People are strange

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On the Radar — We’ll start off this week with some World War II intrigue. There are other crime releases set in Stockholm, Texas and Liverpool too, but we’re making a special effort not to overlook Whitley Bay. And, we’ve also got a book featuring a modern monk who solves crimes. Eclectic, as always, here’s what’s On the Radar…

City of StrangersThe City Of Strangers by Michael Russell
In 1939, both the Irish Republic and The United States of America saw themselves remote from and uninvolved in the desperate descent into mayhem that characterised the beginning of The Second World War. But murder – criminal murder – knows no boundaries, either historical or political, and when two deaths, one in a well-heeled district of Dublin, and the other beneath the sky-scrapers of Manhattan, seem to be linked, Garda Sergeant Stefan Gillespie becomes involved in a desperate gambling game, with human lives as the chips, played out against a world descending into chaos. Released today in print, it follows last year’s The City of Shadows. Only £1.99 for Kindle.
Buy now on Amazon

Blind AlleyBlind Alley by Danielle Ramsay
The run-down Northumberland seaside town of Whitley Bay is the setting for Blind Alley, the third book in the series featuring DI Jack Brady. Ramsay says she takes her inspiration from Walter Mosley, and although it may seem a far stretch from the mean streets of LA as walked by Easy Rawlins, Ramsay sees Whitley Bay as a decaying, dark and secretive place, ideal for sudden death and violence. Three savage sexual assaults shock the town, and everyone demands answers. Brady, an archetypal maverick cop, with a chequered personal and professional history, faces his most difficult investigation yet, as many of the clues point to a man, who despite being a criminal, is held in grudging respect by Brady – a respect which seems to be mutual. The Kindle version is out today, and it will be available in paperback in January.
Buy now on Amazon

GameGame by Anders de la Motte
Dark and moody crime fiction from Scandinavia does tend to get us excited here at CFL, but this one’s a bit different and it definitely has a modern twist. Henrik ‘HP’ Pettersson is a petty criminal who ‘finds’ a phone on a Stockholm train. Fiddling with it, as you do, he’s drawn into a game which sends him on various missions in the city. His actions are recorded and posted online. Meanwhile, detective Rebecca Normén is also being drawn into something – finding messages left in her locker. Will her path cross with HP’s? Are they playing the game, or is the game playing them? You can try the first five chapters on Kindle here. Released 5 December.
Pre-order now on Amazon

Epic JusticeEpic Justice by Wayne Epperson
Solid, no-nonsense Atlanta investigator Frank Knott rides – or at least drives – again. After his debut in Crime and Corruption in Texas, and its more substantial sequel Chasing Bad Guys, Knott stars in his most complex and involved case yet. As you might infer from the titles, there is nothing elliptical or enigmatic about either Epperson or his alter-ego Knott. This is very much shoot-from-the-hip stuff, both literally and metaphorically. Now, “Out in the west Texas town of El Paso”, Knott doesn’t exactly fall in love with the Mexican girl of Marty Robbins’ classic song, but instead falls foul of some serious bad guys who are feeding sensitive government information to criminal gangs. Epic Justice is available now.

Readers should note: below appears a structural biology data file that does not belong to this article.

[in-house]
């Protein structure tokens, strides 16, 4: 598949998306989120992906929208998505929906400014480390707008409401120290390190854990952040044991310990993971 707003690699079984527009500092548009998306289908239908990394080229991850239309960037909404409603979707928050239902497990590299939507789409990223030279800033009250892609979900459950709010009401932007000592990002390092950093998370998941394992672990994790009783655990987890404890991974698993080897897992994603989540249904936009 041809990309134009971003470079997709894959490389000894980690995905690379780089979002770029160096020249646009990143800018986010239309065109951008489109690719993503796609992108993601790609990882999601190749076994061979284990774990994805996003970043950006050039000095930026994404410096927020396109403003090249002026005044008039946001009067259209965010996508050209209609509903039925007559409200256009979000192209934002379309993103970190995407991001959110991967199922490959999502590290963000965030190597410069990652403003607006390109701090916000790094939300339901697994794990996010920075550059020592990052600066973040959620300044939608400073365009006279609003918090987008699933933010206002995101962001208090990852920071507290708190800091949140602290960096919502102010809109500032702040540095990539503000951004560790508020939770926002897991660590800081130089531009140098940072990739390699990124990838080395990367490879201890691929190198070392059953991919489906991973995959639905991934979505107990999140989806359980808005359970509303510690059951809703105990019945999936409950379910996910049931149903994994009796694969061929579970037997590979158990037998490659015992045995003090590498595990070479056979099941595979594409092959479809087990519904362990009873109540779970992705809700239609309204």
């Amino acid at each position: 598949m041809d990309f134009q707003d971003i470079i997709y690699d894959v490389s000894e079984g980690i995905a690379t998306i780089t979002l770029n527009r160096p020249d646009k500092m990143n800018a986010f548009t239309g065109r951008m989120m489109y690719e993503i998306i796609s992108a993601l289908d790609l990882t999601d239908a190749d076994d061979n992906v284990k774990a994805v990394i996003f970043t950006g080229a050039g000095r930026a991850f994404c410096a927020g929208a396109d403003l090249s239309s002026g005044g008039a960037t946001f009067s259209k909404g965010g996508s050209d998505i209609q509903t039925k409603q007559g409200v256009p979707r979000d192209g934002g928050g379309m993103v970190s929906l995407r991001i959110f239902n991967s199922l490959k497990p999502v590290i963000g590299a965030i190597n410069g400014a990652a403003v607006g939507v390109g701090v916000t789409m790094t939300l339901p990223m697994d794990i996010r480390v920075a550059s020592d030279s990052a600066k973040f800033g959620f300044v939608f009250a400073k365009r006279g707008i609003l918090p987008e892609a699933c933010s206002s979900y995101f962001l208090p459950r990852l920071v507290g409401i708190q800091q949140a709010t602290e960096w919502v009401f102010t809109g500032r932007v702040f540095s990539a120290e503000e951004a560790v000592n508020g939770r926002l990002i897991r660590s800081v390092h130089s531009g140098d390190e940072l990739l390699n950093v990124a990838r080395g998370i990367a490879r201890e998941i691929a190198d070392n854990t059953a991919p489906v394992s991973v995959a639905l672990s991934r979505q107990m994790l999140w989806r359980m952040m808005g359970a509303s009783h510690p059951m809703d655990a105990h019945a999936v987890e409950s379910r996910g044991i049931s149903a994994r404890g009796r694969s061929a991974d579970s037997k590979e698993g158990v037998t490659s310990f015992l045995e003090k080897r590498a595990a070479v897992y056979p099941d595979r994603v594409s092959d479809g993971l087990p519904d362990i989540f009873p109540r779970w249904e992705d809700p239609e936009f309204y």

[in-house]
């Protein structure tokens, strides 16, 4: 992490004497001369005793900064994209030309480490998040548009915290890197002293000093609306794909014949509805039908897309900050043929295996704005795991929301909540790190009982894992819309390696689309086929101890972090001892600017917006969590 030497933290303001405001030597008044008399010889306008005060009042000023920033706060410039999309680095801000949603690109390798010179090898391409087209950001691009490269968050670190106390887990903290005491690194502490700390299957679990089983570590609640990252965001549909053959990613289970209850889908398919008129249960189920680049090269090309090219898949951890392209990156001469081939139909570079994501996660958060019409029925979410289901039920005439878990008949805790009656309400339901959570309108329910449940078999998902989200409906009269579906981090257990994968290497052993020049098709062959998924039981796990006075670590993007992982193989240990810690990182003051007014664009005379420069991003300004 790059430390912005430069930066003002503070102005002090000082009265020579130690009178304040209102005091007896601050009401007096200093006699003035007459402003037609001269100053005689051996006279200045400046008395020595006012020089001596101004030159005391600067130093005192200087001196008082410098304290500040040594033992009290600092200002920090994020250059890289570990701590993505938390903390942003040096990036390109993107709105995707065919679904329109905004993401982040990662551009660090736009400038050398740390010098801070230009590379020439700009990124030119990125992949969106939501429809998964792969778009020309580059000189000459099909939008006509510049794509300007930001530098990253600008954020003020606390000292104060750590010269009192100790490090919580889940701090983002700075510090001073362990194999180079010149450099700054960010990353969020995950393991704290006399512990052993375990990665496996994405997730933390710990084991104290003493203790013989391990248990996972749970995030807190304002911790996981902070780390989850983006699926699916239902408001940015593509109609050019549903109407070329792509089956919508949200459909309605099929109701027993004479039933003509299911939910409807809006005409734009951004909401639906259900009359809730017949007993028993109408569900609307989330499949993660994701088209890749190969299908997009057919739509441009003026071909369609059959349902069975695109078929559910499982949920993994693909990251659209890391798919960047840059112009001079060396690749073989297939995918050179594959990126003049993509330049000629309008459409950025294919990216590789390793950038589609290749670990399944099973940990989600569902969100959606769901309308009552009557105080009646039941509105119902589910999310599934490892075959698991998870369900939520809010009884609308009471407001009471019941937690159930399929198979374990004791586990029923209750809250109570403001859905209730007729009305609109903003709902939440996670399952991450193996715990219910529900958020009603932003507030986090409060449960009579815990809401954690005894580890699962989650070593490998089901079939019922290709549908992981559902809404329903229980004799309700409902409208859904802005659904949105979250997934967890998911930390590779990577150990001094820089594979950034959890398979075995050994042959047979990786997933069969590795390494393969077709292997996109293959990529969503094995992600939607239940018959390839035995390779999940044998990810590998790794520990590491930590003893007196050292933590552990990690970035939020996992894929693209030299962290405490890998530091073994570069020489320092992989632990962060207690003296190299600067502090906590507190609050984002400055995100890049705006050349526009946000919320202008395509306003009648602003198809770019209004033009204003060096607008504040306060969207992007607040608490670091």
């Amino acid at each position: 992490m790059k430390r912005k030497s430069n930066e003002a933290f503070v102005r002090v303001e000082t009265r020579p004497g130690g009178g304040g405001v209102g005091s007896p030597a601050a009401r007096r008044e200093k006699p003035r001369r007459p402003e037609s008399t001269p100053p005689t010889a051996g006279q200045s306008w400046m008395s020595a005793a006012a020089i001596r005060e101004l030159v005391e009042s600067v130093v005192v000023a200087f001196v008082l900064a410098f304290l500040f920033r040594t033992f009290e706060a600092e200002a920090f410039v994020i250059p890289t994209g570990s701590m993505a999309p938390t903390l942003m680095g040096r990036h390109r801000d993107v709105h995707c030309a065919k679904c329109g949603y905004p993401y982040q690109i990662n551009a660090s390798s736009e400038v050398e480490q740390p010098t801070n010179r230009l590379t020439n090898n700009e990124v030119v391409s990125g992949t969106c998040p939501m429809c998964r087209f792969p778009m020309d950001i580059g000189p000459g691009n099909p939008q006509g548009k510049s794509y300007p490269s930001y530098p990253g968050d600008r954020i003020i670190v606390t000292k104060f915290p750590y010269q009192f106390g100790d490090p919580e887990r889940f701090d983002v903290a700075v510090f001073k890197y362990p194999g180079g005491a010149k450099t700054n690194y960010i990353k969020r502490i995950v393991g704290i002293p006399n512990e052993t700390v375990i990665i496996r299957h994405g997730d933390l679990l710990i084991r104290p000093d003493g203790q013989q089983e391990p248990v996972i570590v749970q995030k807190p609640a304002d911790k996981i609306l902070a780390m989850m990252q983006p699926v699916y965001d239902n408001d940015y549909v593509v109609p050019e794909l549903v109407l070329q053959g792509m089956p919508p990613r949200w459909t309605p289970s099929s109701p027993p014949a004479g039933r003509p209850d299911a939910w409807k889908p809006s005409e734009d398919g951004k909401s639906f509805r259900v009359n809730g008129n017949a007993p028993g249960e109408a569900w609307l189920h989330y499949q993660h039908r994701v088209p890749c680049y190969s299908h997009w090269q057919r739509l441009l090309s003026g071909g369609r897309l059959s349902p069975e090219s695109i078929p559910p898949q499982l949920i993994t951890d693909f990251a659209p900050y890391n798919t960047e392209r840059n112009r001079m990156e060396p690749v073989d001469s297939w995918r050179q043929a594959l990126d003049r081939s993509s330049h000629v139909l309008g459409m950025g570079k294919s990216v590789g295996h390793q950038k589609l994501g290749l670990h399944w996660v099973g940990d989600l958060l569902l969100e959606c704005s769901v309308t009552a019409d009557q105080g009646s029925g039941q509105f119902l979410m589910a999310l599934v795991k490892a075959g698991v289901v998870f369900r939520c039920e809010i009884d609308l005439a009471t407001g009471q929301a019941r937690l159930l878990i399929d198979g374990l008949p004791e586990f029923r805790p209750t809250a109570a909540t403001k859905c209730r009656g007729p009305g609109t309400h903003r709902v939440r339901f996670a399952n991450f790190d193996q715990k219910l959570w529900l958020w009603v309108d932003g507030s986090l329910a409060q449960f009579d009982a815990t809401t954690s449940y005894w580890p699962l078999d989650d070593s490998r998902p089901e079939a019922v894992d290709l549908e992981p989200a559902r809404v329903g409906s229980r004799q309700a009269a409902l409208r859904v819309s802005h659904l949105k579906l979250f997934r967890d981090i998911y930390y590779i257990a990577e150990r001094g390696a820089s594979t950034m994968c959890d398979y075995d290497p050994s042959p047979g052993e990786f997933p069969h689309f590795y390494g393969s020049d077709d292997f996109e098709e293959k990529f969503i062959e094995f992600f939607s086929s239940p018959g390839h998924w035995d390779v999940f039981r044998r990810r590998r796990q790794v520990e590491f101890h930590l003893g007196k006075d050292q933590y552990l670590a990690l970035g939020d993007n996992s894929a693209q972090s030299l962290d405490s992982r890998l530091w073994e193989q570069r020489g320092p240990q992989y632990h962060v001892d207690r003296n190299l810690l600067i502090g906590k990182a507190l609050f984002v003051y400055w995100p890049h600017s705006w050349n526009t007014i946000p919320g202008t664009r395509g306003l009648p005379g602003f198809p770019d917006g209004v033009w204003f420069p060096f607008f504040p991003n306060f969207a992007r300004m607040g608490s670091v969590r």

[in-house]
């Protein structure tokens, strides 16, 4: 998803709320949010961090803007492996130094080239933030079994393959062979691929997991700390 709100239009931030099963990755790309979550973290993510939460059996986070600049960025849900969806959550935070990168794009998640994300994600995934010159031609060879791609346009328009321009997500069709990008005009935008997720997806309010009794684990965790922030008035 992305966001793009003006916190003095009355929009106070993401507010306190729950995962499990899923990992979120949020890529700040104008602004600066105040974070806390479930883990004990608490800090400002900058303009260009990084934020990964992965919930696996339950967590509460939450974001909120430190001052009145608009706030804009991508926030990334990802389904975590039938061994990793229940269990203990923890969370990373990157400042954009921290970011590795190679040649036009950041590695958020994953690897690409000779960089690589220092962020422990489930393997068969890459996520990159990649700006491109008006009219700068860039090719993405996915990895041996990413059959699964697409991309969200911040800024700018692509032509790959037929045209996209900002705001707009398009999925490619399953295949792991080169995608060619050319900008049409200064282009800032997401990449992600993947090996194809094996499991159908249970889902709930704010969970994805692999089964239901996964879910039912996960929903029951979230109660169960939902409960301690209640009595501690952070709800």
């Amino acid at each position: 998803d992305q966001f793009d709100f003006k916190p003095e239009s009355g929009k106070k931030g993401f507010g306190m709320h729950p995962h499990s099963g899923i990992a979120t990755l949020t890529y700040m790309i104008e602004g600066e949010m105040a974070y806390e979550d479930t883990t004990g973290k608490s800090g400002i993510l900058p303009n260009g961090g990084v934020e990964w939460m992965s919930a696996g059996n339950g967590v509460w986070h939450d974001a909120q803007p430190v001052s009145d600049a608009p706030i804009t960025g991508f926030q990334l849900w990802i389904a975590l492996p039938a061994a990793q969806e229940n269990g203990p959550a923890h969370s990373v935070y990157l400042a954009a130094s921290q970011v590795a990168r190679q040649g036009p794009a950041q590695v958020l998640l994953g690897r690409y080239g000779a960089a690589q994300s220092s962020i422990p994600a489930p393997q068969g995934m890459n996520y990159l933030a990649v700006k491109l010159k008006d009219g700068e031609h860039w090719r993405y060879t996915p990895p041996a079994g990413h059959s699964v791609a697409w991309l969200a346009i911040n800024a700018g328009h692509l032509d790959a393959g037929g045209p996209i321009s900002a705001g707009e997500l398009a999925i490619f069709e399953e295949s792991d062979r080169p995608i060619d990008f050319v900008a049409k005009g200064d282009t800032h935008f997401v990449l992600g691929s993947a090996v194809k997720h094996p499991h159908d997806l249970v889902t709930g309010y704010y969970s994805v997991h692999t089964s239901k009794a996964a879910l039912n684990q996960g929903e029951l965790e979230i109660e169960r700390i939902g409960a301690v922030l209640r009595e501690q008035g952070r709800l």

Buy now on Amazon

Silent WifeThe Silent Wife by ASA Harrison
When the Canadian writer Susan Harrison died in April this year, the world lost a great literary talent at the unreasonable age of 65. Her debut novel, 10 years in the writing, charts a marriage of over 20 years being sucked into a vortex of mutual animosity and distrust. When murder seems a perfectly logical exit strategy from a relationship with a psychological health somewhere between cholera and typhoid, you know that you are in for a harrowing, but brilliant read. The Kindle version came out in July but it’s available in print from 21 November.
Buy now on Amazon

a_psychiatrist_screamsA Psychiatrist Screams by Simon Parke
Monks make quite good detectives, at least in fiction. Ellis Peters (Edith Pargetter) entertained us for years with the exploits of Brother Cadfael, aided and abetted by Derek Jacobi, while William of Baskerville was brought to life by Umberto Eco in The Name of the Rose. Simon Parke is a former clergyman who has written several philosophical books where he engages in conversation with such luminaries as Jesus, Tolstoy and Arthur Conan Doyle. More prosaically, he has created a modern monk detective – Abbot Peter. The debut novel was  A Vicar Crucified (May 2013), but the good Abbot is back, together with feisty  DI Tamsin Shah, and here they try to solve the riddle of a murder at a Halloween party in a haunted Elizabethan mansion. The latest Abbot Peter story is out now.
Buy now on Amazon

downamongthedeadmenDown Among the Dead Men by Ed Chatterton
Finally, this week, our new crime book radar takes us to Liverpool for Ed Chatterton’s second crime novel. It begins with DCI Frank Keane investigating a horrific murder in the suburbs of the city. Meanwhile, script-writer Dean Quinn is working on a new film and will do anything to prevent his set being disrupted as the police investigate. Parts of the story take place in the tunnels beneath the city, before departing to Los Angeles, and Australia. It’s out today.
Buy now on Amazon

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